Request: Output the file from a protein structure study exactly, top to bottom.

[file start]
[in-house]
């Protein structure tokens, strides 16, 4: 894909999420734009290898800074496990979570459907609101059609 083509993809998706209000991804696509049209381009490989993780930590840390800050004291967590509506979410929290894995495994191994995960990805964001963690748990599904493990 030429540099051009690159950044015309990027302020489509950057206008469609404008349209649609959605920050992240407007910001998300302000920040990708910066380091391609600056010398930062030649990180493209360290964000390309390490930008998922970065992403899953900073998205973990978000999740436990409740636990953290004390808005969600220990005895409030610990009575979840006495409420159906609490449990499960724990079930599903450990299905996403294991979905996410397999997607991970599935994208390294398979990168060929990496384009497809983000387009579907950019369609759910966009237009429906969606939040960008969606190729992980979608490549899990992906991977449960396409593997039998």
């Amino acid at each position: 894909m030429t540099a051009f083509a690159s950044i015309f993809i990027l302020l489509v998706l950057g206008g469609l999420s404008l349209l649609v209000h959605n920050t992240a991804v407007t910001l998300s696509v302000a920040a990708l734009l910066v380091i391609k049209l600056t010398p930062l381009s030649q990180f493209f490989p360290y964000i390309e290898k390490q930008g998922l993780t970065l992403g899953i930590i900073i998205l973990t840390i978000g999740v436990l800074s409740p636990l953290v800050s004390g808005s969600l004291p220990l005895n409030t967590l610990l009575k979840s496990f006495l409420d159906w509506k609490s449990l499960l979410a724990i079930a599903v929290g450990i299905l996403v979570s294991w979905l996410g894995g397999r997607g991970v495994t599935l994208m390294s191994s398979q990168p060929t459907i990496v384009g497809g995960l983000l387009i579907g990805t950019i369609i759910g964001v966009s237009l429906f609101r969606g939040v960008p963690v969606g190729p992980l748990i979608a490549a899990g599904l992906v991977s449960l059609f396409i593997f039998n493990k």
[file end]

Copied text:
[in-house]
């Protein structure tokens, strides 16, 4: 894909999420734009290898800074496990979570459907609101059609 083509993809998706209000991804696509049209381009490989993780930590840390800050004291967590509506979410929290894995495994191994995960990805964001963690748990599904493990 030429540099051009690159950044015309990027302020489509950057206008469609404008349209649609959605920050992240407007910001998300302000920040990708910066380091391609600056010398930062030649990180493209360290964000390309390490930008998922970065992403899953900073998205973990978000999740436990409740636990953290004390808005969600220990005895409030610990009575979840006495409420159906609490449990499960724990079930599903450990299905996403294991979905996410397999997607991970599935994208390294398979990168060929990496384009497809983000387009579907950019369609759910966009237009429906969606939040960008969606190729992980979608490549899990992906991977449960396409593997039998």
């Amino acid at each position: 894909m030429t540099a051009f083509a690159s950044i015309f993809i990027l302020l489509v998706l950057g206008g469609l999420s404008l349209l649609v209000h959605n920050t992240a991804v407007t910001l998300s696509v302000a920040a990708l734009l910066v380091i391609k049209l600056t010398p930062l381009s030649q990180f493209f490989p360290y964000i390309e290898k390490q930008g998922l993780t970065l992403g899953i930590i900073i998205l973990t840390i978000g999740v436990l800074s409740p636990l953290v800050s004390g808005s969600l004291p220990l005895n409030t967590l610990l009575k979840s496990f006495l409420d159906w509506k609490s449990l499960l979410a724990i079930a599903v929290g450990i299905l996403v979570s294991w979905l996410g894995g397999r997607g991970v495994t599935l994208m390294s191994s398979q990168p060929t459907i990496v384009g497809g995960l983000l387009i579907g990805t950019i369609i759910g964001v966009s237009l429906f609101r969606g939040v960008p963690v969606g190729p992980l748990i979608a490549a899990g599904l992906v991977s449960l059609f396409i593997f039998n493990k």